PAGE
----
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[ih] Who owns old RFCs ?
On 22-Apr-20 14:34, Steve Crocker via Internet-history wrote:
> FWIW, the ground rule for the earliest RFCs was unlimited distribution.
Fair enough, and that led to a pioneering open access policy, but
those don't affect copyright, which I've always assumed for the early
RFCs belonged to their authors, or - if their conditions of employment
so stipulated - to their employers.
BTW, after a certain time all RFCs said "Distribution of this
memo|document is unlimited". However, this was not included in
the early ones, e.g. RFC768/791/792/793 make no such statement.
John, there were definitely some confirmatory assignments of rights
to the Trust, but there was never a public push to obtain them
retroactively for the older RFCs, afaik.
> On Tue, Apr 21, 2020 at 10:04 PM John Levine via Internet-history <
> internet-history at elists.isoc.org> wrote:
>> The IETF Trust, of which I am a current trustee, is finally getting
>> around to updating its dusty old web site.
>> I have to job of figuring out what we can say about rights in very old
>> RFCs, which I realize is a longstanding can of worms. Here's what I
>> think I have figured out, corrections welcome.
>> RFC 1602 said that all contributions after 1 April 1994 granted a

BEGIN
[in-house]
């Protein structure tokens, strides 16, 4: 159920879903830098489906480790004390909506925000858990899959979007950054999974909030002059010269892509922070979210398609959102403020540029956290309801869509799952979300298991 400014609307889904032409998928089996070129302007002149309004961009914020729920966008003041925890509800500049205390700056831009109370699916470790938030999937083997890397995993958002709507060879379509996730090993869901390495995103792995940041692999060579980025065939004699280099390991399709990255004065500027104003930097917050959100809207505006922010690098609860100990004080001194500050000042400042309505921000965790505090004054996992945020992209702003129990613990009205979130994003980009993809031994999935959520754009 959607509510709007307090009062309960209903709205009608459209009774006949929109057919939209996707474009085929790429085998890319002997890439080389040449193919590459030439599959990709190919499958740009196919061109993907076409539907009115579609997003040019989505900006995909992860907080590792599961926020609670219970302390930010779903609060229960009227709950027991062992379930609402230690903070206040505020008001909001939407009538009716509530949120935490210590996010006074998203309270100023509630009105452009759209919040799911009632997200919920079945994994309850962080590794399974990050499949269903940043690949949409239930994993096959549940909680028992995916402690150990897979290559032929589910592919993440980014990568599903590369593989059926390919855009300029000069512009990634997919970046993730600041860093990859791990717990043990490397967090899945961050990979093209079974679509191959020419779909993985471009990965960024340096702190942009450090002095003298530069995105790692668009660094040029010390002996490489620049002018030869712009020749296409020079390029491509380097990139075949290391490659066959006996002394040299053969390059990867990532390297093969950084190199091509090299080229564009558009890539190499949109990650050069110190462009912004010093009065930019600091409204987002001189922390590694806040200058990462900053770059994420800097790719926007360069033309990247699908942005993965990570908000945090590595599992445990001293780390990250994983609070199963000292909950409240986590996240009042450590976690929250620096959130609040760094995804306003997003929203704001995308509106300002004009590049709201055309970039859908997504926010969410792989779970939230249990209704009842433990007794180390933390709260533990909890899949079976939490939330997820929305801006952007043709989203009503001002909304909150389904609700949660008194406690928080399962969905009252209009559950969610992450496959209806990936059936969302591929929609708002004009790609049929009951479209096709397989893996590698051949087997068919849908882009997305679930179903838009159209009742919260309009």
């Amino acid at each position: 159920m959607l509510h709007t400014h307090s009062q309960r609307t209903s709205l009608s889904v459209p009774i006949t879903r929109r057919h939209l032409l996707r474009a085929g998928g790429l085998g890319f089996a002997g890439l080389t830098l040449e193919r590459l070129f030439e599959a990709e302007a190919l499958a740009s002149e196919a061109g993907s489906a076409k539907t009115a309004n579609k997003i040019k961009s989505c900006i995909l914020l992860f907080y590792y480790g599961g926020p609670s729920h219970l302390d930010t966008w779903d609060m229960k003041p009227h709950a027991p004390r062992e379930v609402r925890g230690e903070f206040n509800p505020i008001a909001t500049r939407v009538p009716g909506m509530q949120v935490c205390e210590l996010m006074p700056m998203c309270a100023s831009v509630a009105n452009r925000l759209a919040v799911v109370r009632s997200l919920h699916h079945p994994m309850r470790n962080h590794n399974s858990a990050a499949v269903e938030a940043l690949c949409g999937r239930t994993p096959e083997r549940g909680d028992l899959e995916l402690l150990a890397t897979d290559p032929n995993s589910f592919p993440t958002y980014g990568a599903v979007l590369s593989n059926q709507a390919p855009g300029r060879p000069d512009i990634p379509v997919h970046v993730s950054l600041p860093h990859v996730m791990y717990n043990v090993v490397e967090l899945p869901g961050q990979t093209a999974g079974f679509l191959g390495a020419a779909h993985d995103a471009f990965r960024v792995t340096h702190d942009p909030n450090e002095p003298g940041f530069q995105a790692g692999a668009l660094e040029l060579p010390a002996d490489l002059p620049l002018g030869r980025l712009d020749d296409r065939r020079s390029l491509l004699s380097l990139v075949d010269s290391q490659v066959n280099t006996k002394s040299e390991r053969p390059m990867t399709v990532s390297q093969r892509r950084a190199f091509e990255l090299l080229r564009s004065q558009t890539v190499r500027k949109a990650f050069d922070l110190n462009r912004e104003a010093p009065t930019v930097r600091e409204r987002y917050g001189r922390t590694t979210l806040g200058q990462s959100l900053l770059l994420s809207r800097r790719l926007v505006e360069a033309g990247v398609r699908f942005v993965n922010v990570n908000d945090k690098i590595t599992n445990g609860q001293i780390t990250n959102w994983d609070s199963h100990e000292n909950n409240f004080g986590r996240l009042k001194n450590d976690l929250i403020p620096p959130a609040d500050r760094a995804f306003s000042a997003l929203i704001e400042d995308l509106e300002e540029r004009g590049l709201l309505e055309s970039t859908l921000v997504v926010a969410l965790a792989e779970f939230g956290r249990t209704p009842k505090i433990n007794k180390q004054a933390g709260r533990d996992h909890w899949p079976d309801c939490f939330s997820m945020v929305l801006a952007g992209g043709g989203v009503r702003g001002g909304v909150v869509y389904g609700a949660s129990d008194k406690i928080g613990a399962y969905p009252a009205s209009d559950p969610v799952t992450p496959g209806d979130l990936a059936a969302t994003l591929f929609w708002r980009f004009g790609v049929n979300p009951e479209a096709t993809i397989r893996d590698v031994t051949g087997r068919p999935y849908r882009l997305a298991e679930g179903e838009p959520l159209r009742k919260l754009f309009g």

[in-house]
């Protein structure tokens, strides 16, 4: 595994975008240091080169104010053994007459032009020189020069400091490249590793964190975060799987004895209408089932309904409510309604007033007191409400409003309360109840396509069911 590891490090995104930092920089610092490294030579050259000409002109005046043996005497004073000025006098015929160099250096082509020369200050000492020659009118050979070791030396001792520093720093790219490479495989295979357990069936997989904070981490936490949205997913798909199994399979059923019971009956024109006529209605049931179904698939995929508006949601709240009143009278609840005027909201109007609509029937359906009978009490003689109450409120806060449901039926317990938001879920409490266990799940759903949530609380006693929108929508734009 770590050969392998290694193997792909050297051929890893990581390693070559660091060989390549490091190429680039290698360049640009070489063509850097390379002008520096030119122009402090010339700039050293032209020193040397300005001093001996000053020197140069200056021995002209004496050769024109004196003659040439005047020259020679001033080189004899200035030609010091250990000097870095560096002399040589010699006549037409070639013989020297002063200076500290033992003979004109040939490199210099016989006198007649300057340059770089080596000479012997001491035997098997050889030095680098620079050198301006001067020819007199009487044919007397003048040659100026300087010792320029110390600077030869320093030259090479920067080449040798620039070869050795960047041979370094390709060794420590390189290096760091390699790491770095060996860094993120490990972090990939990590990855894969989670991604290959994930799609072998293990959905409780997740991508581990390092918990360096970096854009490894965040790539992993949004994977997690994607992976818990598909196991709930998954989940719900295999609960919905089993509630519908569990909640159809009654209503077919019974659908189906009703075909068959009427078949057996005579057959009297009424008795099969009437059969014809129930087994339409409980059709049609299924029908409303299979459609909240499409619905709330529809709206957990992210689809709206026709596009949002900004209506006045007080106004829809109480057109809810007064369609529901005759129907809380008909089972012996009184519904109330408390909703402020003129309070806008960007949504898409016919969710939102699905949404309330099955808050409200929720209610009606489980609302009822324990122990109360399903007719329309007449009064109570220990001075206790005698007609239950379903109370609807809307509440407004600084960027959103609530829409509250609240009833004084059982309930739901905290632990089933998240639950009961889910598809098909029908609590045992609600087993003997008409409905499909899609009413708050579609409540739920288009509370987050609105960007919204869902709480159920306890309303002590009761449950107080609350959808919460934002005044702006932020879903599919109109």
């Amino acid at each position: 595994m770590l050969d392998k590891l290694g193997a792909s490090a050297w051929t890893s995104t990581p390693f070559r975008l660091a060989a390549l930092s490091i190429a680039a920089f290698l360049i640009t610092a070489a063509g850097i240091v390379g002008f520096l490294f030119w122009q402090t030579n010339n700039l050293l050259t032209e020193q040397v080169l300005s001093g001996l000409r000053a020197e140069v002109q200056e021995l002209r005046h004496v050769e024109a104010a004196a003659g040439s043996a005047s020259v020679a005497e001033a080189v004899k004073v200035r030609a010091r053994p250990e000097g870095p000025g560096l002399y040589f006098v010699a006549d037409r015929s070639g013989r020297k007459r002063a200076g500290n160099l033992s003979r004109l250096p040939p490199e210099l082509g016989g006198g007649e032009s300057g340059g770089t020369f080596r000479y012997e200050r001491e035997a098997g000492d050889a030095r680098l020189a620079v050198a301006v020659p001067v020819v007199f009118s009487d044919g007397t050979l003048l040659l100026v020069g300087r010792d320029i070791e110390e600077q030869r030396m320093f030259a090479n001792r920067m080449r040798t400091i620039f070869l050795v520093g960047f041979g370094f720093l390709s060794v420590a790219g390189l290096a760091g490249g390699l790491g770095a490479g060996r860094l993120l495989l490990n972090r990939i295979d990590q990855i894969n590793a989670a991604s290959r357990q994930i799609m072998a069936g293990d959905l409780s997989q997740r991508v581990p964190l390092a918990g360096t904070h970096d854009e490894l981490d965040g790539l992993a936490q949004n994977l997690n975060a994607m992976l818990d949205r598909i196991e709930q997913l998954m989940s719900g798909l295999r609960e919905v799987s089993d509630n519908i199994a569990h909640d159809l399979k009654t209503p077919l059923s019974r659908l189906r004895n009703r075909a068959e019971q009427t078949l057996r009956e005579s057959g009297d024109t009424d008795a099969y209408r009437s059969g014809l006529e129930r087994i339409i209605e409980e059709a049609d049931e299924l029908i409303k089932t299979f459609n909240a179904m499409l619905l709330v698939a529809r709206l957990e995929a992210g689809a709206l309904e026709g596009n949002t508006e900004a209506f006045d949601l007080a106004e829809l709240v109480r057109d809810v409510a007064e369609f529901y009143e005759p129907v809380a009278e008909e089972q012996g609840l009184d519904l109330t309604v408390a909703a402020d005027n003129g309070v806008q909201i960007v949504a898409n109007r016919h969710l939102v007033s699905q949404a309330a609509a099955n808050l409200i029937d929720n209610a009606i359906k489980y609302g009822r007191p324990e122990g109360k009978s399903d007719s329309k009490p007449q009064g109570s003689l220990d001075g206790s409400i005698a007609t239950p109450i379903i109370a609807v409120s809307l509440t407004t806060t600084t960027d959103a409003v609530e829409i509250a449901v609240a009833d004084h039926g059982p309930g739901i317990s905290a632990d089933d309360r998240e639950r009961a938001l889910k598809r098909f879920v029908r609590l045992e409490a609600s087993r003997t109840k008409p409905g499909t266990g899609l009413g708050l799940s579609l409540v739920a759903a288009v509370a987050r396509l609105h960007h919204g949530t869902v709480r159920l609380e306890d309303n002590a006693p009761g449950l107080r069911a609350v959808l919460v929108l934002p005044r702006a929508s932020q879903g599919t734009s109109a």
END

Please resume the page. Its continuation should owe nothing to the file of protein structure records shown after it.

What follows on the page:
>> copyright license to ISOC. In October 1996, RFC 2026 made the grant
>> of rights much clearer, and also specified a copyright notice to put
>> on standards track RFCs, although first RFC with the notice wasn't
>> until 2156 in 1998.
>> In December 2005 the trust was set up, and the Article V of the trust
>> agreement says that the grantors CNRI and ISOC contribute IPR to the
>> trust. Schedule A lists the IPR including:
>> All of its rights in, and copies of, each of the following
>> materials that is currently used (as of the Effective Date) in the
>> administrative, financial and/or other operation of the IETF: ...
>> current Internet Drafts and Request for Comments.
>> I don't know what "current" means here but since I am an optimist I
>> hope it means the rights they may have to all RFCs published up to
>> that point rather than ones that were standards at the time.
>> We have a Confirmatory Assignment of trademarks and service marks,
>> nothing more for copyright licenses.
>> The trust agreement sec 5.2 encourages other parties to contribute
>> rights relevant to the IETF, which I assume means copyrights in older
>> RFCs or I-D's or licenses to them. I have found no documentation that
>> anyone ever did, but it's possible there's something lurking in an old
>> There are a few early RFCs with specific copyright notices from MIT, U
>> of Michigan and Dan Bernstein, and there's RFC 20 which is a photocopy
>> of most of ANSI X3.4-1968 with nothing suggesting that ANSI's
>> predecessor granted a license.
>> I conclude that we have rights to RFCs published since 1 April 1994
>> which would be 1605, 1606, 1607 (dated 1 April 1994) and everything
>> since 1610, which was dated May 1994. Earlier than that, find the
>> authors if you can.
>> Anything I've missed here?
>> Internet-history mailing list
>> Internet-history at elists.isoc.org